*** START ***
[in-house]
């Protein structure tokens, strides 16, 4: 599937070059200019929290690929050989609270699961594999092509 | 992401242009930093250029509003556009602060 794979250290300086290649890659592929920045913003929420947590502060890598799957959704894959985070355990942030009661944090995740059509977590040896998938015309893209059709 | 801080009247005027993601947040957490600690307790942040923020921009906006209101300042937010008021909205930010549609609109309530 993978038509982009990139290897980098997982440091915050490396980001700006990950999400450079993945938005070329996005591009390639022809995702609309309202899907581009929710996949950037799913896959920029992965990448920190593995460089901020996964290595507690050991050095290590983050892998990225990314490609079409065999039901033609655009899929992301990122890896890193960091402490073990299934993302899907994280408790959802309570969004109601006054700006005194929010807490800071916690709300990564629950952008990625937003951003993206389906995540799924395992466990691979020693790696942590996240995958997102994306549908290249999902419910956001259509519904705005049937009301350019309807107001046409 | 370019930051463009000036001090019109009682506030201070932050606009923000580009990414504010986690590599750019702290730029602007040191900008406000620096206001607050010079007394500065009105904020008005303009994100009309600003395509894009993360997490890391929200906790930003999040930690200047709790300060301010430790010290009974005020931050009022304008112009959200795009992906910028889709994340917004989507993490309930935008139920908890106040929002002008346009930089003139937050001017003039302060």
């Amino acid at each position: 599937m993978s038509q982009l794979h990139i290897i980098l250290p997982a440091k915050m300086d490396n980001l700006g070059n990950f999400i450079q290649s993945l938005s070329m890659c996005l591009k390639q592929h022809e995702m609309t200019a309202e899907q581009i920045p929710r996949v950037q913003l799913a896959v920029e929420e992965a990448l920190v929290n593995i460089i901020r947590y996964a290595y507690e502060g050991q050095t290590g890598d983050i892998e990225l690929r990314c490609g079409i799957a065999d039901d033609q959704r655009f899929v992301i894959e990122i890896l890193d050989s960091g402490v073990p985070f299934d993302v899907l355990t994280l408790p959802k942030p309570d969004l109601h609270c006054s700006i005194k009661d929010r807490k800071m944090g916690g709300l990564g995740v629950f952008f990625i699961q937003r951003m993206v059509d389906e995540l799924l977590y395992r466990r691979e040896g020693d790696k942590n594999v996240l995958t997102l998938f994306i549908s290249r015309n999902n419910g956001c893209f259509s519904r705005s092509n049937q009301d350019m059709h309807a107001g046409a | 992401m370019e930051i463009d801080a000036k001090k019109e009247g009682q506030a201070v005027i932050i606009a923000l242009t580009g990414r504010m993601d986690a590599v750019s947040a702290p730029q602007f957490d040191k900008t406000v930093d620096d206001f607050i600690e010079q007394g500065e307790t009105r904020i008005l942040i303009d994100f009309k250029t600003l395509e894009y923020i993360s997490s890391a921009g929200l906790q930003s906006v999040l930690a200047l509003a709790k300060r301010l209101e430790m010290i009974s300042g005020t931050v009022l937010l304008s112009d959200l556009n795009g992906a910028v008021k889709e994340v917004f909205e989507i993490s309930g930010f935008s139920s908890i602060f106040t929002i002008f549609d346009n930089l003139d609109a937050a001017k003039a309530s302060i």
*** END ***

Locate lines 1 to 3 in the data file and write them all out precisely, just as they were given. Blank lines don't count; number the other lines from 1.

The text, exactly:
[in-house]
């Protein structure tokens, strides 16, 4: 599937070059200019929290690929050989609270699961594999092509 | 992401242009930093250029509003556009602060 794979250290300086290649890659592929920045913003929420947590502060890598799957959704894959985070355990942030009661944090995740059509977590040896998938015309893209059709 | 801080009247005027993601947040957490600690307790942040923020921009906006209101300042937010008021909205930010549609609109309530 993978038509982009990139290897980098997982440091915050490396980001700006990950999400450079993945938005070329996005591009390639022809995702609309309202899907581009929710996949950037799913896959920029992965990448920190593995460089901020996964290595507690050991050095290590983050892998990225990314490609079409065999039901033609655009899929992301990122890896890193960091402490073990299934993302899907994280408790959802309570969004109601006054700006005194929010807490800071916690709300990564629950952008990625937003951003993206389906995540799924395992466990691979020693790696942590996240995958997102994306549908290249999902419910956001259509519904705005049937009301350019309807107001046409 | 370019930051463009000036001090019109009682506030201070932050606009923000580009990414504010986690590599750019702290730029602007040191900008406000620096206001607050010079007394500065009105904020008005303009994100009309600003395509894009993360997490890391929200906790930003999040930690200047709790300060301010430790010290009974005020931050009022304008112009959200795009992906910028889709994340917004989507993490309930935008139920908890106040929002002008346009930089003139937050001017003039302060």
């Amino acid at each position: 599937m993978s038509q982009l794979h990139i290897i980098l250290p997982a440091k915050m300086d490396n980001l700006g070059n990950f999400i450079q290649s993945l938005s070329m890659c996005l591009k390639q592929h022809e995702m609309t200019a309202e899907q581009i920045p929710r996949v950037q913003l799913a896959v920029e929420e992965a990448l920190v929290n593995i460089i901020r947590y996964a290595y507690e502060g050991q050095t290590g890598d983050i892998e990225l690929r990314c490609g079409i799957a065999d039901d033609q959704r655009f899929v992301i894959e990122i890896l890193d050989s960091g402490v073990p985070f299934d993302v899907l355990t994280l408790p959802k942030p309570d969004l109601h609270c006054s700006i005194k009661d929010r807490k800071m944090g916690g709300l990564g995740v629950f952008f990625i699961q937003r951003m993206v059509d389906e995540l799924l977590y395992r466990r691979e040896g020693d790696k942590n594999v996240l995958t997102l998938f994306i549908s290249r015309n999902n419910g956001c893209f259509s519904r705005s092509n049937q009301d350019m059709h309807a107001g046409a | 992401m370019e930051i463009d801080a000036k001090k019109e009247g009682q506030a201070v005027i932050i606009a923000l242009t580009g990414r504010m993601d986690a590599v750019s947040a702290p730029q602007f957490d040191k900008t406000v930093d620096d206001f607050i600690e010079q007394g500065e307790t009105r904020i008005l942040i303009d994100f009309k250029t600003l395509e894009y923020i993360s997490s890391a921009g929200l906790q930003s906006v999040l930690a200047l509003a709790k300060r301010l209101e430790m010290i009974s300042g005020t931050v009022l937010l304008s112009d959200l556009n795009g992906a910028v008021k889709e994340v917004f909205e989507i993490s309930g930010f935008s139920s908890i602060f106040t929002i002008f549609d346009n930089l003139d609109a937050a001017k003039a309530s302060i």